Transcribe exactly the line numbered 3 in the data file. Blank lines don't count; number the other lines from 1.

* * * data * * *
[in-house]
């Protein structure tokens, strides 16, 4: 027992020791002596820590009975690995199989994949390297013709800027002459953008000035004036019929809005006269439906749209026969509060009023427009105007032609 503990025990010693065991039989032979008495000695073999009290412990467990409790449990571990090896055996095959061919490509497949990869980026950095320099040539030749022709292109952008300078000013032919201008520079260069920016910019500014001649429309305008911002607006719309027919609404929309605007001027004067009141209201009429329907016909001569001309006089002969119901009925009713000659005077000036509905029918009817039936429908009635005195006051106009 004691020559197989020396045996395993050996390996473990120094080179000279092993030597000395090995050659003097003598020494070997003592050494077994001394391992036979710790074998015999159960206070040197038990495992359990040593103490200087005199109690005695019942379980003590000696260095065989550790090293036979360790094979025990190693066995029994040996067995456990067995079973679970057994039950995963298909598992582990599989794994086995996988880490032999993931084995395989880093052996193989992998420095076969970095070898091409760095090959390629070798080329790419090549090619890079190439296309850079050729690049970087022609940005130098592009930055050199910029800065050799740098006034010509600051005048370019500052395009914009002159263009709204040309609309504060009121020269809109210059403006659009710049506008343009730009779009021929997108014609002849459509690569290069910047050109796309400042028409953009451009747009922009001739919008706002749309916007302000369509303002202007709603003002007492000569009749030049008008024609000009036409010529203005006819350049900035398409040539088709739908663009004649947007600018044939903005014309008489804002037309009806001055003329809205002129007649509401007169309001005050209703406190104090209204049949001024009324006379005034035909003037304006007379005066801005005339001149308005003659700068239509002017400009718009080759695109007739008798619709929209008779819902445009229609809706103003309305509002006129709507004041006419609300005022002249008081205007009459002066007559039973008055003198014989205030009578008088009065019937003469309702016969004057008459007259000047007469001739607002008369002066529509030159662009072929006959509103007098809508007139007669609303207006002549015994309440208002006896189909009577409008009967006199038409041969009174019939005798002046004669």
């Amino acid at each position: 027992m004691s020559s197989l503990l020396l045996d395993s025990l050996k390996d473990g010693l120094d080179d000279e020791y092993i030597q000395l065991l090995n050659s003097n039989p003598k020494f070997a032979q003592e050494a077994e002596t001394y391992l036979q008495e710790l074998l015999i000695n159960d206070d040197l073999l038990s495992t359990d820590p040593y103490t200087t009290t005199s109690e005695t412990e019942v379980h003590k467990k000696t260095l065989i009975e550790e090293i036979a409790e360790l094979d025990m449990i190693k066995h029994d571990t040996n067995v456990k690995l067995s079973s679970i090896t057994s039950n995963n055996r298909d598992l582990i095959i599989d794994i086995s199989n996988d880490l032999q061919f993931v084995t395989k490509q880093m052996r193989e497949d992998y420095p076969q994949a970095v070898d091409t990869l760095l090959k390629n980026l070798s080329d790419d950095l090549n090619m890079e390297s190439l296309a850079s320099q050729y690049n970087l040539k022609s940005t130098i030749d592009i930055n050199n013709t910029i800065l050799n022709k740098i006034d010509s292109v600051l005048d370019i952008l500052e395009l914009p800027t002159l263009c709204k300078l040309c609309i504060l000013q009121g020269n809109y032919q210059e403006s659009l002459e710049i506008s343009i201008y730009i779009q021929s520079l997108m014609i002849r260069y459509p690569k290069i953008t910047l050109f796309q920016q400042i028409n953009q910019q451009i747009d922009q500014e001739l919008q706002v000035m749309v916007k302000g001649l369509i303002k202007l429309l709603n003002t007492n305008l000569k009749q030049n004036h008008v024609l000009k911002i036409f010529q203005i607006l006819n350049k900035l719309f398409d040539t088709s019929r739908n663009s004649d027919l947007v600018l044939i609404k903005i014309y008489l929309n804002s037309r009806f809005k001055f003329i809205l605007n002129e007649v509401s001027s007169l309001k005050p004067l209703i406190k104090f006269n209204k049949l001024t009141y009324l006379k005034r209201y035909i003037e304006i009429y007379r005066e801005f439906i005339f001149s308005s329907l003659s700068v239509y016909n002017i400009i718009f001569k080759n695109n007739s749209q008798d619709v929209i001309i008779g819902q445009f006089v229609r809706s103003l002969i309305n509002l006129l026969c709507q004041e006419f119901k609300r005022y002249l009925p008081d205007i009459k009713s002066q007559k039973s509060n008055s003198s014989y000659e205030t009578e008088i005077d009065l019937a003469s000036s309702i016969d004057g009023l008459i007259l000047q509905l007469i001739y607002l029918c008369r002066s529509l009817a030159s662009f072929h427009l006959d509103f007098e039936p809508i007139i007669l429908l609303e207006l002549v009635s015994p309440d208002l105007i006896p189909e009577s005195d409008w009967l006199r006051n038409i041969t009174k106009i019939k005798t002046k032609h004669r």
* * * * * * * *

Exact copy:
């Amino acid at each position: 027992m004691s020559s197989l503990l020396l045996d395993s025990l050996k390996d473990g010693l120094d080179d000279e020791y092993i030597q000395l065991l090995n050659s003097n039989p003598k020494f070997a032979q003592e050494a077994e002596t001394y391992l036979q008495e710790l074998l015999i000695n159960d206070d040197l073999l038990s495992t359990d820590p040593y103490t200087t009290t005199s109690e005695t412990e019942v379980h003590k467990k000696t260095l065989i009975e550790e090293i036979a409790e360790l094979d025990m449990i190693k066995h029994d571990t040996n067995v456990k690995l067995s079973s679970i090896t057994s039950n995963n055996r298909d598992l582990i095959i599989d794994i086995s199989n996988d880490l032999q061919f993931v084995t395989k490509q880093m052996r193989e497949d992998y420095p076969q994949a970095v070898d091409t990869l760095l090959k390629n980026l070798s080329d790419d950095l090549n090619m890079e390297s190439l296309a850079s320099q050729y690049n970087l040539k022609s940005t130098i030749d592009i930055n050199n013709t910029i800065l050799n022709k740098i006034d010509s292109v600051l005048d370019i952008l500052e395009l914009p800027t002159l263009c709204k300078l040309c609309i504060l000013q009121g020269n809109y032919q210059e403006s659009l002459e710049i506008s343009i201008y730009i779009q021929s520079l997108m014609i002849r260069y459509p690569k290069i953008t910047l050109f796309q920016q400042i028409n953009q910019q451009i747009d922009q500014e001739l919008q706002v000035m749309v916007k302000g001649l369509i303002k202007l429309l709603n003002t007492n305008l000569k009749q030049n004036h008008v024609l000009k911002i036409f010529q203005i607006l006819n350049k900035l719309f398409d040539t088709s019929r739908n663009s004649d027919l947007v600018l044939i609404k903005i014309y008489l929309n804002s037309r009806f809005k001055f003329i809205l605007n002129e007649v509401s001027s007169l309001k005050p004067l209703i406190k104090f006269n209204k049949l001024t009141y009324l006379k005034r209201y035909i003037e304006i009429y007379r005066e801005f439906i005339f001149s308005s329907l003659s700068v239509y016909n002017i400009i718009f001569k080759n695109n007739s749209q008798d619709v929209i001309i008779g819902q445009f006089v229609r809706s103003l002969i309305n509002l006129l026969c709507q004041e006419f119901k609300r005022y002249l009925p008081d205007i009459k009713s002066q007559k039973s509060n008055s003198s014989y000659e205030t009578e008088i005077d009065l019937a003469s000036s309702i016969d004057g009023l008459i007259l000047q509905l007469i001739y607002l029918c008369r002066s529509l009817a030159s662009f072929h427009l006959d509103f007098e039936p809508i007139i007669l429908l609303e207006l002549v009635s015994p309440d208002l105007i006896p189909e009577s005195d409008w009967l006199r006051n038409i041969t009174k106009i019939k005798t002046k032609h004669r």